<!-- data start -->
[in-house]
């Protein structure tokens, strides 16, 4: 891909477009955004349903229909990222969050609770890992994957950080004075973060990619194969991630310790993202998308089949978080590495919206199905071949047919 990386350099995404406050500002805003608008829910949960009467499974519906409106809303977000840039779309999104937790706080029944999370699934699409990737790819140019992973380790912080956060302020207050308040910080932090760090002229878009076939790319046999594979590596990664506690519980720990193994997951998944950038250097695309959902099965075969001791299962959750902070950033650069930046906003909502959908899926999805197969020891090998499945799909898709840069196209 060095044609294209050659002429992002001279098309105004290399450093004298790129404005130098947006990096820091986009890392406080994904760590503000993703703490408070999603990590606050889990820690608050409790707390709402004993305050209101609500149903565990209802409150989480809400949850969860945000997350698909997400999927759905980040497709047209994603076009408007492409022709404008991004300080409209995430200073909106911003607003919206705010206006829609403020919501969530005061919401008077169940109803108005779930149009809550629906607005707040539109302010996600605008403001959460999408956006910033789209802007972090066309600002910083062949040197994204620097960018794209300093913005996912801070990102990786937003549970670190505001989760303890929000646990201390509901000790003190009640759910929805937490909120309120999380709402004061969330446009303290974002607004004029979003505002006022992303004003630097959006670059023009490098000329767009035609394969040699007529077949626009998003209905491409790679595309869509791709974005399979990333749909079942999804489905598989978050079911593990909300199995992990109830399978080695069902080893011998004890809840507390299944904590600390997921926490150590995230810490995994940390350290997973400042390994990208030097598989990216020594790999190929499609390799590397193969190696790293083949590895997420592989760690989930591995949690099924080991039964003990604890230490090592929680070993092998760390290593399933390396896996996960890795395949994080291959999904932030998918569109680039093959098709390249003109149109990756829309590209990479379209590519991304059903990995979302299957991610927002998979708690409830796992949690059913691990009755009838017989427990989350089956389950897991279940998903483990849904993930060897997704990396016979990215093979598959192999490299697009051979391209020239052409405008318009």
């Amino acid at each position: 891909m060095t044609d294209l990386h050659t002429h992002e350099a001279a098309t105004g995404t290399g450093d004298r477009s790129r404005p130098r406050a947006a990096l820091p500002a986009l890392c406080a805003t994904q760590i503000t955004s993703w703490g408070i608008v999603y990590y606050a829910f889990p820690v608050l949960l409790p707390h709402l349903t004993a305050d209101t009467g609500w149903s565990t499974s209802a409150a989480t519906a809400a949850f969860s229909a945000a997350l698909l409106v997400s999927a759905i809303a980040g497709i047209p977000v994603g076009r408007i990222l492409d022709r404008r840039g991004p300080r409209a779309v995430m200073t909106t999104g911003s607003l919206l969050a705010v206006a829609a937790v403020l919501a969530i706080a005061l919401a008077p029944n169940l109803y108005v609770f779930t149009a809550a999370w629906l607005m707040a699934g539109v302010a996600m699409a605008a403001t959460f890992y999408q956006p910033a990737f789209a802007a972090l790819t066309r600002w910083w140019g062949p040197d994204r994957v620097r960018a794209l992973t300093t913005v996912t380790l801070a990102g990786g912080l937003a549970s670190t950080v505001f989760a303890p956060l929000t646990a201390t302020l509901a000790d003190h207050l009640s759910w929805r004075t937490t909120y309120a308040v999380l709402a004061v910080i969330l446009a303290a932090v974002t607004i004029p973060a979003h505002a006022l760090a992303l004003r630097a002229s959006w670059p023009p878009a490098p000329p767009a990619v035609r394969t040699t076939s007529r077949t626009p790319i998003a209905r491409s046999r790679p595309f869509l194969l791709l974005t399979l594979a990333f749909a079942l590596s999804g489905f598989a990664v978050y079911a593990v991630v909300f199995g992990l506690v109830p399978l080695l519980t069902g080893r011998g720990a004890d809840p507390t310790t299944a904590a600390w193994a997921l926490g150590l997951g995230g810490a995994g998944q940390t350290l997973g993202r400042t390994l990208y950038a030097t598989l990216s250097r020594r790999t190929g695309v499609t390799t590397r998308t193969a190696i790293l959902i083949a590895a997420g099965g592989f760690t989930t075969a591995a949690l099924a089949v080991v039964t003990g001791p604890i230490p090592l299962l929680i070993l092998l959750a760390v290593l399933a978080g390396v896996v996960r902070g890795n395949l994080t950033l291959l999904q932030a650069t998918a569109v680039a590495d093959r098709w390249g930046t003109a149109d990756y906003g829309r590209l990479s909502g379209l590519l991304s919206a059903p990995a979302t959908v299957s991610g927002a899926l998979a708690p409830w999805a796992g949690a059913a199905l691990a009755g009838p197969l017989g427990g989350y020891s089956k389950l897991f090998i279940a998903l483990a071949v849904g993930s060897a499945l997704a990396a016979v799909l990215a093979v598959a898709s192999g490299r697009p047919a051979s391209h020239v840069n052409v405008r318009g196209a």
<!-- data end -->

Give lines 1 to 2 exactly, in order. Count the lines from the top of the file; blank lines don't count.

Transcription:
[in-house]
């Protein structure tokens, strides 16, 4: 891909477009955004349903229909990222969050609770890992994957950080004075973060990619194969991630310790993202998308089949978080590495919206199905071949047919 990386350099995404406050500002805003608008829910949960009467499974519906409106809303977000840039779309999104937790706080029944999370699934699409990737790819140019992973380790912080956060302020207050308040910080932090760090002229878009076939790319046999594979590596990664506690519980720990193994997951998944950038250097695309959902099965075969001791299962959750902070950033650069930046906003909502959908899926999805197969020891090998499945799909898709840069196209 060095044609294209050659002429992002001279098309105004290399450093004298790129404005130098947006990096820091986009890392406080994904760590503000993703703490408070999603990590606050889990820690608050409790707390709402004993305050209101609500149903565990209802409150989480809400949850969860945000997350698909997400999927759905980040497709047209994603076009408007492409022709404008991004300080409209995430200073909106911003607003919206705010206006829609403020919501969530005061919401008077169940109803108005779930149009809550629906607005707040539109302010996600605008403001959460999408956006910033789209802007972090066309600002910083062949040197994204620097960018794209300093913005996912801070990102990786937003549970670190505001989760303890929000646990201390509901000790003190009640759910929805937490909120309120999380709402004061969330446009303290974002607004004029979003505002006022992303004003630097959006670059023009490098000329767009035609394969040699007529077949626009998003209905491409790679595309869509791709974005399979990333749909079942999804489905598989978050079911593990909300199995992990109830399978080695069902080893011998004890809840507390299944904590600390997921926490150590995230810490995994940390350290997973400042390994990208030097598989990216020594790999190929499609390799590397193969190696790293083949590895997420592989760690989930591995949690099924080991039964003990604890230490090592929680070993092998760390290593399933390396896996996960890795395949994080291959999904932030998918569109680039093959098709390249003109149109990756829309590209990479379209590519991304059903990995979302299957991610927002998979708690409830796992949690059913691990009755009838017989427990989350089956389950897991279940998903483990849904993930060897997704990396016979990215093979598959192999490299697009051979391209020239052409405008318009």